Astoundingly Legal Corporate Tax Thievery
You can’t deduct the cost of a speeding ticket, but corporations often deduct billion-dollar penalties for major fraud from their IRS bills
By Jim Hightower
Did you scramble to get your taxes done this year at the last minute? Yeah, me too.
I really didn’t mind paying what I owe — but I hate having to pay the taxes owed by the likes of JPMorgan Chase, ExxonMobil, and Amazon. They’re just a few of the astonishingly profitable corporations adept at minimizing their tax tabs. That shifts more of the cost of everything from the military to national parks onto our shoulders.
We constantly hear CEOs and their congressional hirelings wail about the “punishing” official tax rate of 35 percent assessed on corporate profits. But they’re grinning as they’re crying, for they know they actually pay nowhere near that.
In fact, the latest assessment by the Government Accountability Office found that U.S. corporations pay an average tax rate of only 12.6 percent, forcing workaday taxpayers to cover the multiple billions of dollars that these privileged elites dodge.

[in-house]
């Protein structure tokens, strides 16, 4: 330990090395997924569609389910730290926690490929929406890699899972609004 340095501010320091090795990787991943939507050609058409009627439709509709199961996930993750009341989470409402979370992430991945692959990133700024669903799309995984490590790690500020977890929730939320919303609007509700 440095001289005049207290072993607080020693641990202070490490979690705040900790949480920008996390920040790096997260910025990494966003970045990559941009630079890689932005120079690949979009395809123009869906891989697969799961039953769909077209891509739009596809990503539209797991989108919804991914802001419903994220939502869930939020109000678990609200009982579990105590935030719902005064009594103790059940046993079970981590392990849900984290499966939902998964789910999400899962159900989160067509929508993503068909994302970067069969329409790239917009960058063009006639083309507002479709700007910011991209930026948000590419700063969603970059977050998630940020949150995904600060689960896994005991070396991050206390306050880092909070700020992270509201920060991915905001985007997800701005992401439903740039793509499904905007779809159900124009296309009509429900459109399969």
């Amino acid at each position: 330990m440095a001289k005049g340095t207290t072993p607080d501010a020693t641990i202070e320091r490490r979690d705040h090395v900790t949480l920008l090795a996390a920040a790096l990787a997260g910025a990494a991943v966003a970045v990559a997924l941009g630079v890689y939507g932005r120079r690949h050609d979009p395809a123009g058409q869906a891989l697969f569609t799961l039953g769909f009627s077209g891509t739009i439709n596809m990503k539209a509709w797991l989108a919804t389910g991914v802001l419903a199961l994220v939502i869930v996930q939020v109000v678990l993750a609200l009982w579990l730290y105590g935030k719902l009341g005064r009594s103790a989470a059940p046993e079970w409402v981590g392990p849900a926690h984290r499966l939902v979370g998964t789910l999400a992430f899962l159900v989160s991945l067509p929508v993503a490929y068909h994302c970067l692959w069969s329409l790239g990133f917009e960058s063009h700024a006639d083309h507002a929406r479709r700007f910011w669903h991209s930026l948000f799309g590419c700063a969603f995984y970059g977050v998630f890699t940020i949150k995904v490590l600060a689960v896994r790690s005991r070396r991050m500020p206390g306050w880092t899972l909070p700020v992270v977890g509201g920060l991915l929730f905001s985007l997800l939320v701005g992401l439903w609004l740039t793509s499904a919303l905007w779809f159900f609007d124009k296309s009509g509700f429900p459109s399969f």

How do they do that?
Simple. They duck through ridiculous loopholes in our tax laws. How ridiculous? Try the subsidy for corporate criminals. If you get a speeding ticket, do you get to deduct the fine from the income tax you owe? Ha! Just try it.
But JPMorgan Chase was fined more than $20 billion last year for major frauds and consumer rip-offs, and its honchos have now deducted that “punishment” from the corporate tax bill, claiming it as a cost of doing business. Oh, they also get to deduct the many millions of dollars they paid lawyers to defend their blatant wrongdoing.
Well, sniff the elites, we’re merely making rightful use of the deductions allowed by tax laws. But it’s their lawyers who wrote those laws to legalize their thievery. And need I mention that they also get a deduction for the mega-salaries and expenses of those lawyers?
Yep, we all pay for their wrongdoings, their fines, and their lawyers.